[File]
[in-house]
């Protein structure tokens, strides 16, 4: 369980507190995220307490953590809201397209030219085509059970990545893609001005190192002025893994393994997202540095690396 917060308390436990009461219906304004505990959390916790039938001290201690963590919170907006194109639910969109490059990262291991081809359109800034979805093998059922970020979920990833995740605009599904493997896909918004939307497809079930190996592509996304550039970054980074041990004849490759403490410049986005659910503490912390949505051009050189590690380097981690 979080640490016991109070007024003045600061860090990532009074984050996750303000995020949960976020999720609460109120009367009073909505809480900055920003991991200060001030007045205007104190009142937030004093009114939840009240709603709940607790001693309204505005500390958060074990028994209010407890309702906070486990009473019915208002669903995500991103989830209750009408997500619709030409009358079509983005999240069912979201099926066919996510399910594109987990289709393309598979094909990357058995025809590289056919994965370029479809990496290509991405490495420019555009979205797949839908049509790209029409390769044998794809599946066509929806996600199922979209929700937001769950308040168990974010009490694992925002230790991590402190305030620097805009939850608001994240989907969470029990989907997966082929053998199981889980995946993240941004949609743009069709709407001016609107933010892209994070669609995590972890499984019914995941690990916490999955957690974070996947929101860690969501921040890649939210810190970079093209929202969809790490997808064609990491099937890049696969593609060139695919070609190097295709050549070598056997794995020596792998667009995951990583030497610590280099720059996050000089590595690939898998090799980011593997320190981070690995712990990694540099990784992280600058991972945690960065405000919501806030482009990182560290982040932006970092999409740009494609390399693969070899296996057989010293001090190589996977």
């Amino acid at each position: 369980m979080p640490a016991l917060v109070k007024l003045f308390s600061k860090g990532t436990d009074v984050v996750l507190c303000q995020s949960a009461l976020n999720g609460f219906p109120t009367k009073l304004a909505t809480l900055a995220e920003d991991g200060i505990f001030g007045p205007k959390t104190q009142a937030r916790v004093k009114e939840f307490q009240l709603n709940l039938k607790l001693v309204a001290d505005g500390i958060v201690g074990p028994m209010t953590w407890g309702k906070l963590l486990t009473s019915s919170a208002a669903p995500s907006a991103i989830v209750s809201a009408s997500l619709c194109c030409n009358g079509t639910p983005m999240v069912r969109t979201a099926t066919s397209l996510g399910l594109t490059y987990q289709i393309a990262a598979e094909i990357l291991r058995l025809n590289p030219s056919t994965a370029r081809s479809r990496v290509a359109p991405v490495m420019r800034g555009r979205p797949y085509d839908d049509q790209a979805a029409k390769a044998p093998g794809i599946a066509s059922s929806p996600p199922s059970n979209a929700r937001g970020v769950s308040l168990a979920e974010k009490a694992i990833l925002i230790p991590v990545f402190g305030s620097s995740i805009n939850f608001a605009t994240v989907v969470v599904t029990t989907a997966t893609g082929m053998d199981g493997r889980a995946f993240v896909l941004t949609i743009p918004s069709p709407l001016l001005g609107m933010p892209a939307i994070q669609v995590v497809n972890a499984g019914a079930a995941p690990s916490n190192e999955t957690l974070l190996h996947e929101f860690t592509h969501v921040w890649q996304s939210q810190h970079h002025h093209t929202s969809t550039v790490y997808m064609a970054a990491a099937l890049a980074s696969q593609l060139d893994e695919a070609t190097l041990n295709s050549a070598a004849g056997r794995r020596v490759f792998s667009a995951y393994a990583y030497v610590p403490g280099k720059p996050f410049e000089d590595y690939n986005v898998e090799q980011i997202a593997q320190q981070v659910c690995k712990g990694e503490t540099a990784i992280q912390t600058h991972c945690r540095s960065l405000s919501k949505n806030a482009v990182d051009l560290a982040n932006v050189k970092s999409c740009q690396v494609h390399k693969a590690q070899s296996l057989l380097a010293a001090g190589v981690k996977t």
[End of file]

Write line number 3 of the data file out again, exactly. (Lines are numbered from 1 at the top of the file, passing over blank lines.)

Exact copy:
């Amino acid at each position: 369980m979080p640490a016991l917060v109070k007024l003045f308390s600061k860090g990532t436990d009074v984050v996750l507190c303000q995020s949960a009461l976020n999720g609460f219906p109120t009367k009073l304004a909505t809480l900055a995220e920003d991991g200060i505990f001030g007045p205007k959390t104190q009142a937030r916790v004093k009114e939840f307490q009240l709603n709940l039938k607790l001693v309204a001290d505005g500390i958060v201690g074990p028994m209010t953590w407890g309702k906070l963590l486990t009473s019915s919170a208002a669903p995500s907006a991103i989830v209750s809201a009408s997500l619709c194109c030409n009358g079509t639910p983005m999240v069912r969109t979201a099926t066919s397209l996510g399910l594109t490059y987990q289709i393309a990262a598979e094909i990357l291991r058995l025809n590289p030219s056919t994965a370029r081809s479809r990496v290509a359109p991405v490495m420019r800034g555009r979205p797949y085509d839908d049509q790209a979805a029409k390769a044998p093998g794809i599946a066509s059922s929806p996600p199922s059970n979209a929700r937001g970020v769950s308040l168990a979920e974010k009490a694992i990833l925002i230790p991590v990545f402190g305030s620097s995740i805009n939850f608001a605009t994240v989907v969470v599904t029990t989907a997966t893609g082929m053998d199981g493997r889980a995946f993240v896909l941004t949609i743009p918004s069709p709407l001016l001005g609107m933010p892209a939307i994070q669609v995590v497809n972890a499984g019914a079930a995941p690990s916490n190192e999955t957690l974070l190996h996947e929101f860690t592509h969501v921040w890649q996304s939210q810190h970079h002025h093209t929202s969809t550039v790490y997808m064609a970054a990491a099937l890049a980074s696969q593609l060139d893994e695919a070609t190097l041990n295709s050549a070598a004849g056997r794995r020596v490759f792998s667009a995951y393994a990583y030497v610590p403490g280099k720059p996050f410049e000089d590595y690939n986005v898998e090799q980011i997202a593997q320190q981070v659910c690995k712990g990694e503490t540099a990784i992280q912390t600058h991972c945690r540095s960065l405000s919501k949505n806030a482009v990182d051009l560290a982040n932006v050189k970092s999409c740009q690396v494609h390399k693969a590690q070899s296996l057989l380097a010293a001090g190589v981690k996977t």